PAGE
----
Another approach is to create an allowed list rule before the managed rule, which allows traffic when it matches the false positive xxxx pattern and stops evaluating the rest of rules. With this approach, you risk exposing your application to the attacks normally stopped by the rules coming after your false positive allowed list rule when it matches.

One way to reduce this risk is by setting the allowed list rule to the lowest priority in the web ACL rules order.

Adding a rule to handle exceptions

Adding a rule to handle exceptions

After you deal with false positives, either by adding exceptions to WAF rules or by changing your application code, you can validate your remediation by replaying the requests that caused the false positive by using tools such as cURL or Postman. If the false positive is mitigated properly, the request should not be blocked.

Example 3: Using labels for creating exceptions for known false positives

Suppose you have a legitimate traffic (for example, XSS matching in cookie header) that is blocked by a managed rule such as a Core rule set by AWS. You can use labels with AWS Managed Rules groups to create exception rules. When a web request matches a rule, AWS WAF adds the rule’s labels to the request. The labels remain available on the request as long as AWS WAF is evaluating it against the web ACL. This means that you can use Amazon Managed Core rule set in count mode to create labels and create custom rules to run after the rule group for known false positives.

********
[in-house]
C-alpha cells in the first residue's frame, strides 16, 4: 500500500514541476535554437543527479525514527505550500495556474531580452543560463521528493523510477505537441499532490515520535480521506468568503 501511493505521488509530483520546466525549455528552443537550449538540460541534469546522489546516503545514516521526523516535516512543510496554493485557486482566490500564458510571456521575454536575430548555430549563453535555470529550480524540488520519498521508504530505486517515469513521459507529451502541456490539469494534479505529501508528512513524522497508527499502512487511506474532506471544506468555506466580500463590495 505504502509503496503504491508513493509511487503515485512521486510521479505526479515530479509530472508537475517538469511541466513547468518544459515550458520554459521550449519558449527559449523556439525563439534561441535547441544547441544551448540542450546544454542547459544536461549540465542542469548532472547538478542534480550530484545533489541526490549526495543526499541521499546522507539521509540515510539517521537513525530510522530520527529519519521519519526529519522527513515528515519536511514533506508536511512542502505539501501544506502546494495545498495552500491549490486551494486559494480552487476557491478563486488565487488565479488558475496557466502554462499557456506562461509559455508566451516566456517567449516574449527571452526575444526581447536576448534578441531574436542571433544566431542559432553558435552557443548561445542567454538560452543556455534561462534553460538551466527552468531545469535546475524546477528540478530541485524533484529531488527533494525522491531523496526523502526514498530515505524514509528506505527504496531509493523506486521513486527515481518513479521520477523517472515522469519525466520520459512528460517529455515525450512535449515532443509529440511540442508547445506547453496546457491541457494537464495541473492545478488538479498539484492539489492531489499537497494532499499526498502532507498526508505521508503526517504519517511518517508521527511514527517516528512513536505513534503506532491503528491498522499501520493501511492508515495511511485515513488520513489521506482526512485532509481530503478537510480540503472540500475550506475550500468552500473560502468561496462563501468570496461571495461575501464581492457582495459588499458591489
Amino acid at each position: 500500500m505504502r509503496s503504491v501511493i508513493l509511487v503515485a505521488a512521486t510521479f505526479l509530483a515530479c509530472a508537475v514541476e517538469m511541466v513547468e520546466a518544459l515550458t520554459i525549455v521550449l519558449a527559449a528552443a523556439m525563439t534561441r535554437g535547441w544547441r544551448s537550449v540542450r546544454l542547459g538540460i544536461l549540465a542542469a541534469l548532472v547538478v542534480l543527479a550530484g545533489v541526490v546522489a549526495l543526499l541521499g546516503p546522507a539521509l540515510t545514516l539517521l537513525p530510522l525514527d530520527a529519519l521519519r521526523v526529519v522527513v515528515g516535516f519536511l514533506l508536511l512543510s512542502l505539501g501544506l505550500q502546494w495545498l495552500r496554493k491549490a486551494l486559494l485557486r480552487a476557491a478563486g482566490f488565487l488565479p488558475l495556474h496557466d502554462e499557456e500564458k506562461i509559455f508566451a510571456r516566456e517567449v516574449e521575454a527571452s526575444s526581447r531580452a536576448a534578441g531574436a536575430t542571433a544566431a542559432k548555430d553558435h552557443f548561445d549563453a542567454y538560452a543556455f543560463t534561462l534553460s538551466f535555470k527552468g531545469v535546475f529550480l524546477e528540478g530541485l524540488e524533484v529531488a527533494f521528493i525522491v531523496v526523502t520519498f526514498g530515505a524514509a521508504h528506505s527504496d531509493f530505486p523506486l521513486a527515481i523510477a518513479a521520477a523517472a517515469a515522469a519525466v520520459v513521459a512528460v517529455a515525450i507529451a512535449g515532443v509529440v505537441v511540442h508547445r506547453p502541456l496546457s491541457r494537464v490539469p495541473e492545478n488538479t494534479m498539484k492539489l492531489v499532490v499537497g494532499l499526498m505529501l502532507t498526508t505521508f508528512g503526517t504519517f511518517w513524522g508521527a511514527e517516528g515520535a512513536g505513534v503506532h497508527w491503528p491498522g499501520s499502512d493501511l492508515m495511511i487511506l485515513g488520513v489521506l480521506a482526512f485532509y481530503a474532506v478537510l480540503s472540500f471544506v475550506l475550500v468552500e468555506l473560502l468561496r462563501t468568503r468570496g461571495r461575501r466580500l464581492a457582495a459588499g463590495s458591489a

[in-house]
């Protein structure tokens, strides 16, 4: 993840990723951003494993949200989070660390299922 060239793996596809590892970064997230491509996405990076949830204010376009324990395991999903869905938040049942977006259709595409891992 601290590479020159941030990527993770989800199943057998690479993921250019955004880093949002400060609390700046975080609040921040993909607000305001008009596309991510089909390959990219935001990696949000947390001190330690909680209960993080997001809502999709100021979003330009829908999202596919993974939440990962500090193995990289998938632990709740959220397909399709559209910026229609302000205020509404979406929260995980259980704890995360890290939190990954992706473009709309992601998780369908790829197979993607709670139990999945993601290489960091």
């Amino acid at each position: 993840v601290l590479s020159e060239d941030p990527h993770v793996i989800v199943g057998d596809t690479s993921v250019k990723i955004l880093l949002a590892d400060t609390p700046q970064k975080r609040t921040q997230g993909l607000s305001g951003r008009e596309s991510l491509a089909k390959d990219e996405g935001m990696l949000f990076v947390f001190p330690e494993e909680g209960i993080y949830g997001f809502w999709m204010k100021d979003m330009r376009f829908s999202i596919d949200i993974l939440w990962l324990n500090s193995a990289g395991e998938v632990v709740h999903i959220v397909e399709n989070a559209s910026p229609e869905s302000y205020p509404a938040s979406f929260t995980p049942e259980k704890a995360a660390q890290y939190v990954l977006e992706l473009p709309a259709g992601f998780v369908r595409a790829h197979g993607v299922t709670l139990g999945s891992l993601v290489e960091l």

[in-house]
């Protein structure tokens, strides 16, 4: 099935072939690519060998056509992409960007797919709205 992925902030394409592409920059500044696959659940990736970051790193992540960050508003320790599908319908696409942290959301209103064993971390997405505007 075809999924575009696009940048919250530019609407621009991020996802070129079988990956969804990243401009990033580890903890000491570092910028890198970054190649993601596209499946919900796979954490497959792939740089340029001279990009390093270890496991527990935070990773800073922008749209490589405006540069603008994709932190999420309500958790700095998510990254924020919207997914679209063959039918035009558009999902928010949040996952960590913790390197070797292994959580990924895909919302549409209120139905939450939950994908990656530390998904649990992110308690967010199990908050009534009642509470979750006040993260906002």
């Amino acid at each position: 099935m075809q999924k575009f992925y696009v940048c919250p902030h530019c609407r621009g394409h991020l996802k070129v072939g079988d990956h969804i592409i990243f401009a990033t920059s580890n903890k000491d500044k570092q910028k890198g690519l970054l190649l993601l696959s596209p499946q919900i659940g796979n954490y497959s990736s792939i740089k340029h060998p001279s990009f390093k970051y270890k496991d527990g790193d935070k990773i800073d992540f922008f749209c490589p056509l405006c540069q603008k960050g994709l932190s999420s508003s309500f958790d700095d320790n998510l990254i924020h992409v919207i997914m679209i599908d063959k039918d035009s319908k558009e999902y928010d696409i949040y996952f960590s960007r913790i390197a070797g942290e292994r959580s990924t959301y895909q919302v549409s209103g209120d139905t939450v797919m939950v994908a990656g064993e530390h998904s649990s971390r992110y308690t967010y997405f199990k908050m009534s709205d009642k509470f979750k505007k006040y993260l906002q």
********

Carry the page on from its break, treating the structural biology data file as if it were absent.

For example, you can create Amazon Managed Core set rule group in count mode and then create custom rules for allowing known XSS patterns in the cookie header and blocking known XSS patterns in URI path as shown in the following figure.

AWS WAF rules for creating false-positive exceptions

AWS WAF rules for creating false-positive exceptions

The JSON representation of the amr-exception-rule-XSS-cookie is shown in the following figure.

{ "Name": "amr-exception-rule-XSS-cookie", "Priority": 1, "Statement": { "LabelMatchStatement": { "Scope": "LABEL", "Key": "awswaf:managed:aws:core-ruleset:CrossSiteScripting_Cookie" } }, "Action": { "Allow": { "CustomRequestHandling": { "InsertHeaders": [ { "Name": "XSS", "Value": "false-positive" } ] } } }, "VisibilityConfig": { "SampledRequestsEnabled": true, "CloudWatchMetricsEnabled": true, "MetricName": "amr-exception-rule" } }

The JSON representation of the amr-exception-rule-URI-cookie is shown in the following figure.

{ "Name": "amr-exception-rule-URI", "Priority": 2, "Statement": { "LabelMatchStatement": { "Scope": "LABEL", "Key": "awswaf:managed:aws:core-ruleset:CrossSiteScripting_URIPath" } }, "Action": { "Block": {} }, "VisibilityConfig": { "SampledRequestsEnabled": true, "CloudWatchMetricsEnabled": true, "MetricName": "amr-exception-rule-URI" } }